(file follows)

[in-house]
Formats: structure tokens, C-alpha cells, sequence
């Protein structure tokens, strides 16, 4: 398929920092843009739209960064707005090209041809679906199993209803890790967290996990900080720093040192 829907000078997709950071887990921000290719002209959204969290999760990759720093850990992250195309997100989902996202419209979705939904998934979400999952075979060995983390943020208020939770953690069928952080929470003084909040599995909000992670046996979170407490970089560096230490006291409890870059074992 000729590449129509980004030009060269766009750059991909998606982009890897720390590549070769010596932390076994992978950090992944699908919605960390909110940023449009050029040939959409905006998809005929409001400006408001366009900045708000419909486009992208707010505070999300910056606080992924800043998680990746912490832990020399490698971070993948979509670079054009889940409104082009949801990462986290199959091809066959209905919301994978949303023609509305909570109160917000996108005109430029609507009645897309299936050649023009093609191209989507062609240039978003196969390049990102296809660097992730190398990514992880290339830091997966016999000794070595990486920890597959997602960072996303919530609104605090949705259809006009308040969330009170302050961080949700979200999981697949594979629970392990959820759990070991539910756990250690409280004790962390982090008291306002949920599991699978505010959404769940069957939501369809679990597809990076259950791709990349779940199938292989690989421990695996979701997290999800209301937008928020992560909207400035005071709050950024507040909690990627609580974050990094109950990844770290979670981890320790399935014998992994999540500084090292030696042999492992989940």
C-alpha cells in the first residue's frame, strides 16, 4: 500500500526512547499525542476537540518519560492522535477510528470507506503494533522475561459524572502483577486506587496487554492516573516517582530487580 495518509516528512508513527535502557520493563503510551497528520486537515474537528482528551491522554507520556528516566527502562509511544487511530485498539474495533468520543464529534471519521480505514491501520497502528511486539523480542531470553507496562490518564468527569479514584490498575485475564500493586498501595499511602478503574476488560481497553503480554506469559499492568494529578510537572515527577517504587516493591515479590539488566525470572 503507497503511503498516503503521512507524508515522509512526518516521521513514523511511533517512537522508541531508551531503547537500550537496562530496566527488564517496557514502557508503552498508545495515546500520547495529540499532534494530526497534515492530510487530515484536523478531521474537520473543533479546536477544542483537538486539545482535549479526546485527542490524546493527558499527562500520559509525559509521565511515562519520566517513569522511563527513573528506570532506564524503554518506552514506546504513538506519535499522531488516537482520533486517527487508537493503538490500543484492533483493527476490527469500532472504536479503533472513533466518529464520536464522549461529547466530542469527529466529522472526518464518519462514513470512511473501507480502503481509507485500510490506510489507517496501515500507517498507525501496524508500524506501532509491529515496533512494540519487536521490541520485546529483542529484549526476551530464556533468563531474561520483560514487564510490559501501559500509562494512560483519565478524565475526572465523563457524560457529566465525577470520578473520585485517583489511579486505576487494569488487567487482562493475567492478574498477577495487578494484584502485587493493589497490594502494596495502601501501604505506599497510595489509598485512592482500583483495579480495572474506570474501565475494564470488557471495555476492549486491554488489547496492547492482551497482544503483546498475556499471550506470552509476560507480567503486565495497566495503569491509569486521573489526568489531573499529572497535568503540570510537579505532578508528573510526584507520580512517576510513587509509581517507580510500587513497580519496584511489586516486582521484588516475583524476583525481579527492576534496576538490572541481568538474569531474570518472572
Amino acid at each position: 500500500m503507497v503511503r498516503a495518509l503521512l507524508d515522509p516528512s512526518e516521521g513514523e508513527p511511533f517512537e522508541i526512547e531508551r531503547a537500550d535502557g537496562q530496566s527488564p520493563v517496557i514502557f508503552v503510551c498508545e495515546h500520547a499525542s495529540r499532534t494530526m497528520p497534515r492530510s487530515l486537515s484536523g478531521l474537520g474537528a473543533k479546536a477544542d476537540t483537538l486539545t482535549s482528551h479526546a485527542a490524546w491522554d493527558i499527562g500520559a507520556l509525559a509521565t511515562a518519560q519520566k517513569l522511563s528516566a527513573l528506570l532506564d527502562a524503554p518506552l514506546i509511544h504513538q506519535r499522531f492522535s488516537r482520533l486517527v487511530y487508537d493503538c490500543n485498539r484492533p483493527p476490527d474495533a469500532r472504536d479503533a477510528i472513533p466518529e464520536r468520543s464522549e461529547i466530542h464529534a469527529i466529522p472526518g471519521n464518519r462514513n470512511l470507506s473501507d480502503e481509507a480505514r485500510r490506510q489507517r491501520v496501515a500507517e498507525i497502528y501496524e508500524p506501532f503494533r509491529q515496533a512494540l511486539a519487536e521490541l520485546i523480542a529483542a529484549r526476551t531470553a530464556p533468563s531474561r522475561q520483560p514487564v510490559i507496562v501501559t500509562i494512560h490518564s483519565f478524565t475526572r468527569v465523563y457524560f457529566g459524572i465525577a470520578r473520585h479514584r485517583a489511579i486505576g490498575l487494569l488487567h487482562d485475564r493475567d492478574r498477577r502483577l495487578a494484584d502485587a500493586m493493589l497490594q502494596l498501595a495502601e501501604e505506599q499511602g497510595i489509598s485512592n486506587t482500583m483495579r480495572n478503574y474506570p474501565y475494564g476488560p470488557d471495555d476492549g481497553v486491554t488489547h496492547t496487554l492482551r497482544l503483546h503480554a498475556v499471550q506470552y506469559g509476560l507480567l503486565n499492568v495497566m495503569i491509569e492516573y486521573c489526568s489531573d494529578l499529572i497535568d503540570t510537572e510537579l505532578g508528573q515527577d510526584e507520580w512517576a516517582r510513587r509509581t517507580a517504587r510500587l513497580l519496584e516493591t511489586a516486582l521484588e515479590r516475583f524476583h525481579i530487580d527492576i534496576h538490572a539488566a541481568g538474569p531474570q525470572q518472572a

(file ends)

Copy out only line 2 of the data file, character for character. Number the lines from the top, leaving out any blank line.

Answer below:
Formats: structure tokens, C-alpha cells, sequence